TB: “There are many things in this film that are on page two of screenwriting books of what not to do — and I checked them all. Such as, changing horses in the middle of the race — with the father and son storyline, not marking the ellipses to be very clear — by not labeling them you have to watch every frame and ask what’s going on, and not revealing too much information about Kelly. You then put the pieces together and start to understand. It gives room for the audience to get into it. I always find especially in American films that the films are formulaic. I believe the audience is ready for more challenges and attitudes.”
TB: “There are four parts of the film that are separated by ellipses of several years. In the first part, the young woman disappears, which is the period of investigation. The second part is the relationship between father and son during their trip to Northern Europe where the son becomes his father’s keeper. The third part is the adventure piece with a cross-country journey on horseback and a killing. And the last chapter is the love story and the return home.”
Creating the World of the Story
TB: “In the opening scene we see the main characters’ community — the Cowboy reunion and the country western festival. We see the family. It’s very friendly and at one point it’s 6 o’clock and the mother says, “Have you seen Kelly?”
This question sets the narrative in motion and presents the major conflict: Where is Kelly?
TB: “I also wanted to tell the story of community. Kelly leaves the community and the world loses its balance. We always knew we wanted to tell the story in the course of two or three generations; the time it would take for the world to find a new balance. The community explodes, the family explodes and then there’s a new generation, a new family and a new balance. That’s the time it will take for the cat to fall back on its feet and to see reconciliations be possible.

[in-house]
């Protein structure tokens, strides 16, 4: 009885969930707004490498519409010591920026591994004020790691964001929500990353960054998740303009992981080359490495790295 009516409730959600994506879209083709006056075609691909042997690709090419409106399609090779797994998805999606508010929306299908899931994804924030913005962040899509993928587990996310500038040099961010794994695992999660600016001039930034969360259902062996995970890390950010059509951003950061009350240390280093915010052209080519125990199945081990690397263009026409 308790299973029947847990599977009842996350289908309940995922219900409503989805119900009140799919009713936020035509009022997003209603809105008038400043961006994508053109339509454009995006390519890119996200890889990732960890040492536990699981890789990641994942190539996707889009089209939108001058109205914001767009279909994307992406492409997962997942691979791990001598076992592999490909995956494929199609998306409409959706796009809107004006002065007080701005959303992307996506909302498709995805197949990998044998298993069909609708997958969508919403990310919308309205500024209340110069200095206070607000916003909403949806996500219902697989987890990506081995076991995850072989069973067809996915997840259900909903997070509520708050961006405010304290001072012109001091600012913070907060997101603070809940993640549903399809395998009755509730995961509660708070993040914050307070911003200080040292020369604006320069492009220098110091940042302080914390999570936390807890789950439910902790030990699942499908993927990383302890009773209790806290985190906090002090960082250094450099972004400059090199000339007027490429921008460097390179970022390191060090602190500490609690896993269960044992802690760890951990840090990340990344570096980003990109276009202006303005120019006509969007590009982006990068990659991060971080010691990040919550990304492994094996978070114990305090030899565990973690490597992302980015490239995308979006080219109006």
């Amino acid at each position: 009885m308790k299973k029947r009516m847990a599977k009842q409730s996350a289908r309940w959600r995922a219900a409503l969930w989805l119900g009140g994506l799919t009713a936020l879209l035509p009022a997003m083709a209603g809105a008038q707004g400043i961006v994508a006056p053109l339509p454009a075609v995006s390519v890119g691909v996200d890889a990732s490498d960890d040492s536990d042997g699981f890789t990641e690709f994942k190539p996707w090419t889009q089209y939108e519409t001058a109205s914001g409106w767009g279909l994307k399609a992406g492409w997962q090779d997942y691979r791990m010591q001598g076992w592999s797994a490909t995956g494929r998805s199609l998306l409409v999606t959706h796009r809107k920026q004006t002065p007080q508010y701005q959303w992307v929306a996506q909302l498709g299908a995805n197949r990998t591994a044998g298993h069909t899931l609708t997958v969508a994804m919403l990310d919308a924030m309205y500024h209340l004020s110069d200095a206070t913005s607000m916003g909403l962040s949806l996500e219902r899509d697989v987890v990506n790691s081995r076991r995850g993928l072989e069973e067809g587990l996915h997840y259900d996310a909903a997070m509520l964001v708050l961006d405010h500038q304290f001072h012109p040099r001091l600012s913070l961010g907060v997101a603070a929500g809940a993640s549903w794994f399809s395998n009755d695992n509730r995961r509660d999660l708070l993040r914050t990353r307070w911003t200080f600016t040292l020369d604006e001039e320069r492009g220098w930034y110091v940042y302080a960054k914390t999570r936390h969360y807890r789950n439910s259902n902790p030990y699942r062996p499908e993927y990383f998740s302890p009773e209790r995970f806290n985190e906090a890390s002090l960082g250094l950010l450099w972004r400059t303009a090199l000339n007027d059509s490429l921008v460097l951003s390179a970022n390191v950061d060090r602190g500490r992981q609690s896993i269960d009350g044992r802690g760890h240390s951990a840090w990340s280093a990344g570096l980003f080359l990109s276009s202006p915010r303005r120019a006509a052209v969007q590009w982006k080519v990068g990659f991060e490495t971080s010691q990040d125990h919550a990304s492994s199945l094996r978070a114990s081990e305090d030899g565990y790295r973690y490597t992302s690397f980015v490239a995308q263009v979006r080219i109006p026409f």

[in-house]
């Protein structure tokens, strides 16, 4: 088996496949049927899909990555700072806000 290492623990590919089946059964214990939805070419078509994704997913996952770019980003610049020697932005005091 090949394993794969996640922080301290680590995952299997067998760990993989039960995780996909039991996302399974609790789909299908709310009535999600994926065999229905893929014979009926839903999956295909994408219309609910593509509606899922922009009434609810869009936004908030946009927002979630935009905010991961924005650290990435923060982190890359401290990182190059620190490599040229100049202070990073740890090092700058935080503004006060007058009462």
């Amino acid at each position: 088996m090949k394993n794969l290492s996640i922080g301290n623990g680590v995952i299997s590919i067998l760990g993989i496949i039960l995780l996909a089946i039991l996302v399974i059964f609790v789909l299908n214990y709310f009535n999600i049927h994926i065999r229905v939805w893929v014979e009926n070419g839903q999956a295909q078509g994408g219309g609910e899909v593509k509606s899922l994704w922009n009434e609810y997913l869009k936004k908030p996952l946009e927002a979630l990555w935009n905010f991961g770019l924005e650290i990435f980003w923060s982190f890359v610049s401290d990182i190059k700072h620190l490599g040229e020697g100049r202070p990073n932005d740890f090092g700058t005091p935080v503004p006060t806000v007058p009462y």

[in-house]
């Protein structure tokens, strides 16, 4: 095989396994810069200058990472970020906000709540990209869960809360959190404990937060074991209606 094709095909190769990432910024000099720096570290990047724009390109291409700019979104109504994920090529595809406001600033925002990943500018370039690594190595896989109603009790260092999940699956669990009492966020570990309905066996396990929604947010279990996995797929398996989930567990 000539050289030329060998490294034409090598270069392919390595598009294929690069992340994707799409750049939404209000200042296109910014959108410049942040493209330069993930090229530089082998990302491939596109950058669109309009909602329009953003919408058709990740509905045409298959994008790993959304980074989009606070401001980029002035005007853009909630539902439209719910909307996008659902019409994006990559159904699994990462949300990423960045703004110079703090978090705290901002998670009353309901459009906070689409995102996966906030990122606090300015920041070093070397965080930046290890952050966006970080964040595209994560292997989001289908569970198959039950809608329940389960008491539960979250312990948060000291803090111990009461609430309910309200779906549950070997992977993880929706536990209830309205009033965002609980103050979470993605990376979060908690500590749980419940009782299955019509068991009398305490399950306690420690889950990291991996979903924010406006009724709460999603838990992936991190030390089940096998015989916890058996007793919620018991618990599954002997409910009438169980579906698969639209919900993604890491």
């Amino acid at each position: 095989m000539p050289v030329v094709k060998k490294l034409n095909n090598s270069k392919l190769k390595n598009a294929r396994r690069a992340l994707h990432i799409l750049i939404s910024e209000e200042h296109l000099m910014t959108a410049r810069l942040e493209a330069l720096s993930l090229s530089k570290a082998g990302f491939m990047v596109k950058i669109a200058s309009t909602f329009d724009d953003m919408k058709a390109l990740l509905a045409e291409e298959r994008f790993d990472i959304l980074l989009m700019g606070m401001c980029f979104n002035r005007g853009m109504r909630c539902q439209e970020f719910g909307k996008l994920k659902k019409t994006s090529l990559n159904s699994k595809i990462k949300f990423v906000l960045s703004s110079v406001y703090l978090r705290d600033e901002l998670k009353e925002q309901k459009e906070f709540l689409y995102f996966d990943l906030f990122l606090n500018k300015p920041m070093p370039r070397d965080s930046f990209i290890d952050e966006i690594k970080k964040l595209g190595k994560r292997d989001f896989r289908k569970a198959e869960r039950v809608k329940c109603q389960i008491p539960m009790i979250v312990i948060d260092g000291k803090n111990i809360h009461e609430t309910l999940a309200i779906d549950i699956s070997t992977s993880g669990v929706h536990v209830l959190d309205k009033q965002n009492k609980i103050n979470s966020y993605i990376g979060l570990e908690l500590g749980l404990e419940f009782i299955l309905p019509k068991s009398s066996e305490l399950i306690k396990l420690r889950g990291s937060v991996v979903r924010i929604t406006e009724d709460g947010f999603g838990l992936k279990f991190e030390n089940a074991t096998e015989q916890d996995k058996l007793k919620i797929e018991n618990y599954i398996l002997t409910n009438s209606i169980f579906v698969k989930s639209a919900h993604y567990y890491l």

There is a mirror effect in the screenplay between the father and the son. There’s that scene in the beginning when the mother says to the father, “Don’t go,” and then the scene with the son and the young woman Shahzana when she asks him not to go. In that scene the feeling is very optimistic; there is hope that our sons will be smarter than we are and listen to their women a little more.”
SK: Was there any improvisation or did you stay close to the script?
TB: “There’s not that much improvisation, but we have another book in addition to the script with other scenes and monologues, so it’s almost like improv. We called it the B book — like a B roll in filming. It has things that define the characters. Everything that we have in the B book we use in the film at some point. We give the B book to the actors when we start filming.”
SK: “You made some thought-provoking choices throughout the film, including utilizing several images of international terrorist attacks shown on televisions.”
TB: “We wanted to talk about the world, to talk about the early years of the 21st Century. When Kid sees the World Trade Center collapse on a TV screen, instead of seeing an international catastrophe, he sees in it his sister. It’s at this point that the smaller story becomes part of the bigger picture. We started writing the film right at the time of Bin Laden’s execution. The film ends in 2011 with the emergence of the Islamic State when they executed Bin Laden. The idea was to tell the story of our first world war, not the one of our grandparents, the ones that took place in the first years of this century.”
Among the many accolades, including four César nominations, ‘Les Cowboys’ was included in the Directors’ Fortnight section at the 2015 Cannes Film Festival and at the New York Film Festival. ‘Les Cowboys’ opens domestically on 24 June.